Villain or hero? A quandary. Italians remain divided on the crooning lothario who introduced to the world's lexicon the exotic phrase 'bunga-bunga'. He partied while Rome burned. How apt that once he was ousted from office by the "traitors", he released an album of love songs.
Revisionist historians will place him (with Rupert Murdoch) centre stage in 2011, the billionaire media tycoon who was suddenly overwhelmed by the sins of the past. Like an aging Caesar, he sat in the Italian Parliament scribbling the word 'betrayal' on notepaper, while facing charges of corruption, having sex with an underage prostitute and bribery.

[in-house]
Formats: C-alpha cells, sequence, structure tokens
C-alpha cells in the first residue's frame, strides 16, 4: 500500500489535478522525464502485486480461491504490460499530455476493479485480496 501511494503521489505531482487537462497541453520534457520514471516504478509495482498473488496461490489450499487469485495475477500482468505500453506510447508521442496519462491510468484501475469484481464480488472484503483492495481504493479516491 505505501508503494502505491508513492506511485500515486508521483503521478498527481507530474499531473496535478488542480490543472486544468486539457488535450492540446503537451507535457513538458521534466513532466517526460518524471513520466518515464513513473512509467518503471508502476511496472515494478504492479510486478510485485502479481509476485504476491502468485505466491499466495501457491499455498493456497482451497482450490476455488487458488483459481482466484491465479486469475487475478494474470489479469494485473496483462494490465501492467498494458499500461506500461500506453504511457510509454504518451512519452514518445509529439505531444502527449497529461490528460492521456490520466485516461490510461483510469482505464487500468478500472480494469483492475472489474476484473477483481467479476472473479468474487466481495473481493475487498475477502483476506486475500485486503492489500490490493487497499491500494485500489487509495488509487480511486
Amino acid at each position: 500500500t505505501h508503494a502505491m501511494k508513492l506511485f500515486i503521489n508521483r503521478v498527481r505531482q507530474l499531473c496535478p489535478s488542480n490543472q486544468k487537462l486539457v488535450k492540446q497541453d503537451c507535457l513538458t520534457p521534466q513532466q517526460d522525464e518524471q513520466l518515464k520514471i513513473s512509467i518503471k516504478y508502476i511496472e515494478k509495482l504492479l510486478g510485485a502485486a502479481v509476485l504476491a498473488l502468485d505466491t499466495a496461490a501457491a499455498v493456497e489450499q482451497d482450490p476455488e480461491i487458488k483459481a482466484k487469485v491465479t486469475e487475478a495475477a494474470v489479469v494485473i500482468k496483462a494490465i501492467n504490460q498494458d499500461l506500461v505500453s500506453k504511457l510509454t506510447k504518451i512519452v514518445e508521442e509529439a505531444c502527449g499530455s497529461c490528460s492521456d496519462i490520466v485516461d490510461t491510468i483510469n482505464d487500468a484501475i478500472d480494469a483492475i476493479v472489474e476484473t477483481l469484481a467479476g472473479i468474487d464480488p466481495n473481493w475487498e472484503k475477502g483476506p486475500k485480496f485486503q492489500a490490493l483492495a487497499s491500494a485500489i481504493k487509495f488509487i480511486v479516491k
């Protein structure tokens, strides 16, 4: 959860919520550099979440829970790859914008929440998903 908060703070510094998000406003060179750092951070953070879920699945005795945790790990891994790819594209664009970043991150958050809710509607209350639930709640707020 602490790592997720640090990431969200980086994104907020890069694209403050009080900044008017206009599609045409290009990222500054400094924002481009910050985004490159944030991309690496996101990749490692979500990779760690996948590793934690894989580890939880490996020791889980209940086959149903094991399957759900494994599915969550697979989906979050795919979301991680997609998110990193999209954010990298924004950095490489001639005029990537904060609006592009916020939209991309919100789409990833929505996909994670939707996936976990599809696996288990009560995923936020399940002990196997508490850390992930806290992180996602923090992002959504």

He also wins the prize of Quote of the Year when describing Germany's Chancellor Angela Merkel as the "unf**kable lard-arse".
The Eurozone crisis finally brought his reign to an end. After Italy's sovereign debt crisis led to a rating agency downgrade in the Autumn, journalists asked the 'Merkozy' couple whether Silvio was the right man to lead Italy out of the danger zone, the German and French leaders just turned to each other and smirked.
He left office with people on the streets calling him a "buffoon" – leaving behind a country on the edge of insolvency if the bond yield rises above 7% for its 10-year bonds. He now has more time to spend with his record producers and lawyers.